JACIII Vol.26 No.4 pp. 581-589
doi: 10.20965/jaciii.2022.p0581


Asymmetric Effect of Monetary Policy on Housing Price from Short-Term and Long-Term Perspectives

Kai Zhao*, Yi-Bing Hao**, and Wan-Shu Wu***

*School of Economics, Qingdao University
62 Keda Avenue, Qingdao 266075, China

**School of Statistics, Huaqiao University
668 Jimei Ave, Xiamen 361021, China

***College of Architecture and Urban Planning, Qingdao University of Technology
11 Fushun Road, Qingdao 266033, China

October 26, 2018
April 19, 2022
July 20, 2022
non-linear ARDL, interest rate, M2, housing price, asymmetric impact

This study uses two main monetary policy tools, the real interest rate and M2, to investigate and analyze the correlation between monetary policy tools and housing prices. The sample period runs from 2006 to 2021 and the data frequency is monthly. The analysis explores the effects of the real interest rate and M2 on real estate prices through the integration of short- and long-term perspectives. The findings show that the real interest rate has no asymmetric effect on housing prices in the short term, but has a significant asymmetric effect in the long term. Monetary supply is asymmetric in both the short and long terms. In the short term, monetary supply tools are invalid for adjusting housing prices, while increasing the real interest rate could inhibit the rise in housing prices; in the long term, decreasing the real interest rate and monetary supply could inhibit the rise in housing prices.

Cite this article as:
K. Zhao, Y. Hao, and W. Wu, “Asymmetric Effect of Monetary Policy on Housing Price from Short-Term and Long-Term Perspectives,” J. Adv. Comput. Intell. Intell. Inform., Vol.26, No.4, pp. 581-589, 2022.
Data files:
  1. [1] L. Svensson, “Inflation targeting and leaning against the wind,” Int. J. of Central Banking, Vol.10, No.2, pp. 103-114, 2014.
  2. [2] C. Ungerer, “Monetary policy, hot housing markets, and leverage,” Board of Governors of the Federal Reserve System, Finance and Economics Discussion Series, No.2015-048, doi: 10.17016/FEDS.2015.048, 2015.
  3. [3] J. R. Kearl and F. S. Mishkin, “Illiquidity, the demand for residential housing, and monetary policy,” The J. of Finance, Vol.32, No.5, pp. 1571-1586, 1977.
  4. [4] M. Iacoviello, “House Prices and the Macro Economy in Europe: Results from a Structural VAR Analysis,” ECB Working Paper Series, No.18, 2000.
  5. [5] F. S. Mishkin, “Housing and the Monetary Transmission Mechanism,” NBER Working Papers, Vol.11, No.Supplement s1, pp. 359-413, 2007.
  6. [6] M. S. Hasan and M. Taghavi, “Residential Investment, Macroeconomic Activity and Financial Deregulation in the UK: An Empirical Investigation,” J. of Economics & Business, Vol.54, No.4, pp. 447-462, 2002.
  7. [7] M. Iacoviello and R. Minetti, “Financial Liberalization and the Sensitivity of House Prices to Monetary Policy: Theory and Evidence,” The Manchester School, Vol.71, No.1, pp. 20-34, 2003.
  8. [8] D. Nahm and J. Macri, “The effects of monetary policy on consumption, housing wealth and house prices: An Australian perspective,” J. of Economic Research, Vol.21, pp. 175-204, 2016.
  9. [9] J. B. Kau and D. Keenan, “The Theory of Housing and Interest Rates,” J. of Financial and Quantitative Analysis, Vol.15, No.4, pp. 833-847, 1980.
  10. [10] J. C. Harris, “The effect of real rates of interest on housing prices,” The J. of Real Estate Finance and Economics, Vol.2, No.1, pp. 47-60, 1989.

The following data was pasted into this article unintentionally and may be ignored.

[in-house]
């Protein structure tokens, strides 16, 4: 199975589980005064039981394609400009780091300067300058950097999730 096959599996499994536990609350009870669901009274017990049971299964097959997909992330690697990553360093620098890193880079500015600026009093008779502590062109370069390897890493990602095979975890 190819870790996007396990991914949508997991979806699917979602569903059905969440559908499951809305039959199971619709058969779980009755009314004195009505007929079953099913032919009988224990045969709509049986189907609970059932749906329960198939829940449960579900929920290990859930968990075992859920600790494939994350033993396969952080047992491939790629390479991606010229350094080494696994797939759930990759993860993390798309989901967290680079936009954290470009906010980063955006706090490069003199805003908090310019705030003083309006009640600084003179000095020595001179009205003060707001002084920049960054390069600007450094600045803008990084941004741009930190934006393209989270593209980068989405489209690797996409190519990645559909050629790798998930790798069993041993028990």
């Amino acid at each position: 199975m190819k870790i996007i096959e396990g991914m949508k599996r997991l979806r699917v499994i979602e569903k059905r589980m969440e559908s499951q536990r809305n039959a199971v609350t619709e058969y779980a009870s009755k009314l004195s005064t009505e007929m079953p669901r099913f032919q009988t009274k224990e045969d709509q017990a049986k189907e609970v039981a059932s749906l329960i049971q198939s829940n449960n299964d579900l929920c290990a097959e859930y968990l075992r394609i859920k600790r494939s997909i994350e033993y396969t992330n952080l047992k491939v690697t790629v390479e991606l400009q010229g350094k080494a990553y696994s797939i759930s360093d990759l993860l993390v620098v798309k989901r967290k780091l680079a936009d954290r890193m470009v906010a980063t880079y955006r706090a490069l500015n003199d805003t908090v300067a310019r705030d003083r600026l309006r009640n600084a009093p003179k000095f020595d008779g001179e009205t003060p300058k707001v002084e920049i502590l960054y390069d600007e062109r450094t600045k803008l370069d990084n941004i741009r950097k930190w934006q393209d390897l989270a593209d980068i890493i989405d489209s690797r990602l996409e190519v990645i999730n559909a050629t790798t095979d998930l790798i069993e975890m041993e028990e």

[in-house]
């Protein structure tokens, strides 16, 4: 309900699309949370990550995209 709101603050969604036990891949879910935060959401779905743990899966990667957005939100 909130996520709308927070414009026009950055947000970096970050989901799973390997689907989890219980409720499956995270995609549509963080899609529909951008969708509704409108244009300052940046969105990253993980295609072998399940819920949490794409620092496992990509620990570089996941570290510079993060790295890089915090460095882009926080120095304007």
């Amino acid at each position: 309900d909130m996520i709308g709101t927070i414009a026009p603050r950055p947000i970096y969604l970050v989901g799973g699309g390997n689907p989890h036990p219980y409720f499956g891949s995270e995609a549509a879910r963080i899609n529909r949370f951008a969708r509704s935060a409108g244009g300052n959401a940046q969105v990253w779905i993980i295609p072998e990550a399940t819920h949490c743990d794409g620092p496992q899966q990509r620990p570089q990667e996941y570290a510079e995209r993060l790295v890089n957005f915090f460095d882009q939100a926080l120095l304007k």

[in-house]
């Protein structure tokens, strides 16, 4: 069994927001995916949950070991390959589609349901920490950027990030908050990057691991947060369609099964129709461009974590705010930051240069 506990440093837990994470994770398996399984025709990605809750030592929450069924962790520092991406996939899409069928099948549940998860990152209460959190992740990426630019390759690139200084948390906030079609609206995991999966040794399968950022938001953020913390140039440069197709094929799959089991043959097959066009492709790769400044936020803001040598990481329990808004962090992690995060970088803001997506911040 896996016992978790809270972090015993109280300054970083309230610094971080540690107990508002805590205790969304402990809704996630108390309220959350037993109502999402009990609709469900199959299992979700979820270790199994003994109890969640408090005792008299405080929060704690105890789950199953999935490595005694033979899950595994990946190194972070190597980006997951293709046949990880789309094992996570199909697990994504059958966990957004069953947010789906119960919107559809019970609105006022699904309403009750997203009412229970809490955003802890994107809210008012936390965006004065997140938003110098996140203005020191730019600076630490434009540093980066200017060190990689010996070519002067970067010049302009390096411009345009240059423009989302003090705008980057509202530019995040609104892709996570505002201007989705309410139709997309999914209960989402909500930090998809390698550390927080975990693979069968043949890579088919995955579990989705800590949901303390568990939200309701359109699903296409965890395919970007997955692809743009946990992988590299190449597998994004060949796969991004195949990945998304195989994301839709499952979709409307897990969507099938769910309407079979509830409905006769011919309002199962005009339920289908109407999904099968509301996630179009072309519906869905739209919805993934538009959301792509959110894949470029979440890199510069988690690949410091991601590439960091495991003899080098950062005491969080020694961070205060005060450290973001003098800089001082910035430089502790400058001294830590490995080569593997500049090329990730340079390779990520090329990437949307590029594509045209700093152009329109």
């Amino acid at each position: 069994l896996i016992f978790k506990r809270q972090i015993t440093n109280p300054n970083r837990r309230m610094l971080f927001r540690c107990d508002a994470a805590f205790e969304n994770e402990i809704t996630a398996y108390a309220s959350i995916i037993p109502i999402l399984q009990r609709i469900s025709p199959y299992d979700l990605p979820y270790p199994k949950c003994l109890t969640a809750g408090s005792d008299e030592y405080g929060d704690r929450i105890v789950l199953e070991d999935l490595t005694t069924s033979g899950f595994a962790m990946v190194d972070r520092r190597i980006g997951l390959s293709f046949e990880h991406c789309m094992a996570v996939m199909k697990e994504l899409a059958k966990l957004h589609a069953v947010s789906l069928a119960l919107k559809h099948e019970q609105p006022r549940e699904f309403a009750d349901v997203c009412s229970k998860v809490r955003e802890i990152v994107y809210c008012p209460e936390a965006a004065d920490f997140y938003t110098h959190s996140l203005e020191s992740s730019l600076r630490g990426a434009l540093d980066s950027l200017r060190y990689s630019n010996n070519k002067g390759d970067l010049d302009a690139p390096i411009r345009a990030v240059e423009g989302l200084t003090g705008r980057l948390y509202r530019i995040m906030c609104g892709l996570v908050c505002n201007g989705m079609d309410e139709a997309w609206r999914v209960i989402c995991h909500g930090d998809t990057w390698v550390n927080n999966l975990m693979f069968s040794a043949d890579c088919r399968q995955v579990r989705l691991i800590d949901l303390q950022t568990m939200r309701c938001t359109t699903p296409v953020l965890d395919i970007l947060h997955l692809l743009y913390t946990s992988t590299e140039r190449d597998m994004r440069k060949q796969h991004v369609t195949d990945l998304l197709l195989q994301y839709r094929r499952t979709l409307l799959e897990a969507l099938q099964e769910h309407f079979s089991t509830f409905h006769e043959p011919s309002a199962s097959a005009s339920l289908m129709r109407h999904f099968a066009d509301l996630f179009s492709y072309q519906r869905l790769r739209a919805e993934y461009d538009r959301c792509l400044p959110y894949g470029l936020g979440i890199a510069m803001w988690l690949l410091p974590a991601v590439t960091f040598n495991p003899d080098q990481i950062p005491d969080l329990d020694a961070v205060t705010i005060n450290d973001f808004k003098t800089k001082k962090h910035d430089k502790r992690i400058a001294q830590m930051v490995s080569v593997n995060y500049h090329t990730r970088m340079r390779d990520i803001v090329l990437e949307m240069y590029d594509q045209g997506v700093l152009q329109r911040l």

11. [11] A. K. Reichert, “The impact of interest rates, income and employment upon regional housing prices,” The J. of Real Estate Finance and Economics, Vol.3, No.4, pp. 373-391, 1990.
  12. [12] P. Fortura and J. Kushner, “Canadian Inter-City House Price Differentials,” Real Estate Economics, Vol.14, No.4, pp. 525-536, 1986.
  13. [13] G. Kenny, “Modeling the Demand and Supply Sides of the Housing Market: Evidence from Ireland,” Economic Modeling, Vol.16, No.3, pp. 389-409, 1999.
  14. [14] T. Y. J. Wong, C. M. E. Hui, and W. Seabrooke, “The impact of interest rates upon housing prices: an empirical study of Hong Kong’s market,” Property Management, Vol.21, No.2, pp. 153-170, 2003.
  15. [15] N. Apergis, “Housing prices and macroeconomic factors: prospects within the European Monetary Union,” Int. Real Estate Review, Vol.6, No.1, pp. 63-74, 2003.
  16. [16] M. Iacoviello, “House prices, borrowing constraints and monetary policy in the business cycle,” American Economic Review, No.3, pp. 739-764, 2005.
  17. [17] Y. Jin and Z. Zeng, “Residential investment and house prices in a multi-sector monetary business cycle model,” J. of Housing Economics, Vol.13, No.4, pp. 268-286, 2004.
  18. [18] A. Elbourne, “The UK housing market and the monetary policy transmission mechanism: a SVAR approach,” J. of Housing Economics, Vol.17, No.1, pp. 65-87, 2008.
  19. [19] L. Allen, G. N. Kenyon, and V. S. Natarajan, “The regional impact of monetary policy on house prices,” Int. J. of Business Innovation & Research, Vol.6, No.4, pp. 391-400, 2012.
  20. [20] T. Lei and G. Wu, “Effects of Monetary Policy on Housing Price Fluctuations: Evidence from China’s Big-to-Medium-Sized Cities,” Proc. of the 2014 Int. Conf. on Construction and Real Estate Management (ICCREM 2014), pp. 1123-1128, 2014.
  21. [21] N. Veledniger, “Consumer confidence and monetary policy: a US housing market investigation,” Bachelor thesis, Erasmus University, 2014.
  22. [22] A. Banerjee, J. Dolado, and R. Mestre, “Error-correction mechanism tests in a single equation framework,” J. of Time Series Analysis, Vol.19, No.3, pp. 267-285, 1998.
  23. [23] M. H. Pesaran, Y. Shin, and R. J. Smith, “Bounds testing approaches to the analysis of level relationships,” J. of Applied Econometrics, Vol.16, pp. 289-326, 2001.

*This site is desgined based on HTML5 and CSS3 for modern browsers, e.g. Chrome, Firefox, Safari, Edge, Opera.

Last updated on Aug. 05, 2022